Our History

The story below tells briefly of our beginnings and sets the stage for the work that we're committed to today! 

Many people know that Orion Family Services is dedicated to helping young people rise and excel from places of defeat and hopelessness. But few know that the Wisconsin-based ministry can trace its own roots to a story of survival and perseverance. 

Before incorporating in 2001, Orion operated for 12 years as Sunburst Family Services (SFS), a branch of Sunburst Youth Homes (SYH) in Neillsville, Wis. 


Sunburst Family Services offered group and foster-home services, and in-home family therapy to more than 300 children and 100 families each year throughout 12 Wisconsin counties.

When Sunburst Youth Homes suffered overwhelming financial losses and closed its doors in 2000, its board encouraged Sunburst Family Services to become an independent agency, preserving its success and carrying on the Sunburst mission.

Former Orion Family Services CEO, Hugh Meyers

“We were desperately trying to figure out how to keep our part of the organization alive,” said Hugh Meyers, former SFS manager and CEO for Orion Family Services.

The staff faced a devastating blow when Sunburst Youth Home’s creditor recalled its loan and emptied its bank account. To regain control, the board encouraged another agency, Lutheran Social Services (LSS), to step in and begin a new operation on the Neillsville campus. It also gave Lutheran Social Services a green light to assume the agency’s programming.

Faced with widespread job cuts and the loss of the Sunburst identity, SFS managers took matters into their own hands. Hugh Meyers, along with Teri Davis and Stacey Parke, went to a free consultation for small-business planning. Meyers says they left the session in a “giddy fog.”

“We were supposed to meet with LSS managers to share information about our programs and contracts,” Meyers said. “We asked to postpone the meeting so we had more time to sort things out and immediately starting thinking of a name for the new agency.”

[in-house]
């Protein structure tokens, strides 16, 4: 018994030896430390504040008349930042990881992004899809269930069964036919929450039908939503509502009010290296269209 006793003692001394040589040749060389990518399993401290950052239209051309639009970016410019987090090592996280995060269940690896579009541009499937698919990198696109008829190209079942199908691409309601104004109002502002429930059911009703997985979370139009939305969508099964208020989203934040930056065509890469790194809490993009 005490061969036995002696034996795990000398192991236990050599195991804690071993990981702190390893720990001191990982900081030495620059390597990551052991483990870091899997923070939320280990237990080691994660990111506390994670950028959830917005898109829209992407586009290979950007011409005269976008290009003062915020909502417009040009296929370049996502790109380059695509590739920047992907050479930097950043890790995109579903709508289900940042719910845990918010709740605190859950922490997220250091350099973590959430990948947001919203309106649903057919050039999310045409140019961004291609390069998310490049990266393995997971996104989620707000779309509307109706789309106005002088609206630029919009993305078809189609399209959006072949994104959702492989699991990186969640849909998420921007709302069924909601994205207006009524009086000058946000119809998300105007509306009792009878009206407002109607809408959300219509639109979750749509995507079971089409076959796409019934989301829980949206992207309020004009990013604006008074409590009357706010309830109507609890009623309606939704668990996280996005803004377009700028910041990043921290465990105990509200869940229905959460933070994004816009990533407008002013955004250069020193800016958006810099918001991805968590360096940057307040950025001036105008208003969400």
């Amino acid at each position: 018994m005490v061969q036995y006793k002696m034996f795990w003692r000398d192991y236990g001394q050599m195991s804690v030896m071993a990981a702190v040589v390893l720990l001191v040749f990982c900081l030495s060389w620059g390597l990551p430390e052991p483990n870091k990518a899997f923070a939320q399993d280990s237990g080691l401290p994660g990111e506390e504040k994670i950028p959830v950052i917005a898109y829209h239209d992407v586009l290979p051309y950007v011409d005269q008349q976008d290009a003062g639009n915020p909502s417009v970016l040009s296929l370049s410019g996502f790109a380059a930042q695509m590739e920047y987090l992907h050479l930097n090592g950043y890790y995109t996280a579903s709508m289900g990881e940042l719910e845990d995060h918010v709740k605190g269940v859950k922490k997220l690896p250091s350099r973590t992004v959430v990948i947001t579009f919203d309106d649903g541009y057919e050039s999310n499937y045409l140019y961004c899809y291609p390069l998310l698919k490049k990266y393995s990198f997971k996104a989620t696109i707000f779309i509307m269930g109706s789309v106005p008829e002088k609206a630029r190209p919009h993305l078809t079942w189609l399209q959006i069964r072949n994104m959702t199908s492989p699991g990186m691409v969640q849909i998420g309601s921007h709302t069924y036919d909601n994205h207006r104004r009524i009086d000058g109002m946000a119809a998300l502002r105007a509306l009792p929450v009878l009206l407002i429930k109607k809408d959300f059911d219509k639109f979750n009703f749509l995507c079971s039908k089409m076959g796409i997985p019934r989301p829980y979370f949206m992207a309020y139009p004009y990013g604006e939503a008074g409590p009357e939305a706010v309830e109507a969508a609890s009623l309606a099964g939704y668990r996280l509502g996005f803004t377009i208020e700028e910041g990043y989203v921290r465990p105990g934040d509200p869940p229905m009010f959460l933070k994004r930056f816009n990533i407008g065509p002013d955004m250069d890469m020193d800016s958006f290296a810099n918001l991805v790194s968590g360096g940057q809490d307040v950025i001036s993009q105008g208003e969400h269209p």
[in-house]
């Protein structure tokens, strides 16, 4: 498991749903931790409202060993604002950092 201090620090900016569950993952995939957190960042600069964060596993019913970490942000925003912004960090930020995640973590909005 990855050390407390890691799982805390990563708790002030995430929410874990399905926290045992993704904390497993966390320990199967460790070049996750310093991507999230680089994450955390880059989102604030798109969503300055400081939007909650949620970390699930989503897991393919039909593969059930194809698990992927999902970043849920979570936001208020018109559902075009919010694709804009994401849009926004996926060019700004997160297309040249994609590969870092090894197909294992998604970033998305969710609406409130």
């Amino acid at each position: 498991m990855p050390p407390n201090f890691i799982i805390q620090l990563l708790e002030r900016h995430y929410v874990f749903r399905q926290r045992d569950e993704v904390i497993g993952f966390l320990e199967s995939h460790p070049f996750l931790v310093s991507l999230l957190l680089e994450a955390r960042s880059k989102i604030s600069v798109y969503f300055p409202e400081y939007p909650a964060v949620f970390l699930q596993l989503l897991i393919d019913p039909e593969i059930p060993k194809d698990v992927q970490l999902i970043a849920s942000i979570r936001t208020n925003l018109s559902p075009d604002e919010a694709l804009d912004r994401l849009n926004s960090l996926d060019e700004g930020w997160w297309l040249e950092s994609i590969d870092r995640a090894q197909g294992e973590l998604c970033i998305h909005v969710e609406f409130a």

The group wanted the new name to spring from the Sunburst title, and settled on Orion, the most recognizable constellation in the winter night sky.

What happened next would set the trajectory for the new organization.

Lutheran Social Services set up a meeting with SFS’ 50-person staff to talk about the takeover of the programs and the process for recruiting staff into its organization.

“Not a single staff member showed up to that meeting,” said Meyers. “They had all decided that they would put their faith in trying to keep what we created over the previous 12 years alive. And as a result, LSS was forced to walk away.”

With renewed determination, SYS managers began searching urgently for financial backing. Meyers received a pleasant surprise after reaching out to Sunburst’s former CEO.

“Unbeknownst to us, she had remarried since leaving Wisconsin, and she put her husband on the phone, who turned out to be Tom Vanden Berk, the CEO of UCAN.”

Uhlich Children’s Advantage Network (UCAN), a child-services agency serving more than 12,000 children, youth and families each year, traces its history in the Chicago area back 140 years.

The very next day, UCAN pledged to help Orion by co-signing a line of credit and providing technical support for the startup.

Thanks to a lot of hard work, the transition was seamless. Not one staff member left the newly formed organization, and all staff were maintained at the same salary and benefit levels. Every county government department re-contracted with Orion, and all state-based licensing agents saw to it that Orion had proper licenses and certifications right away. No children or families saw their services disrupted during the entire process.

One year later, Orion secured its own financial arrangements with a Madison bank.

Today, Orion operates two group homes for boys in Madison and Platteville, and one home for girls in Monroe. It also operates in-home family therapy programs, parenting education, community supervision of delinquent youth, and independent-living training for older youth.

Thanks to a small group of individuals dedicated to its mission, Orion now serves more than 350 children and 110 families each year throughout 10 counties in Wisconsin.

“Orion is a remarkable agency for both its survival as a small business and for the quality services it offers to many troubled children and their families,” Meyers said.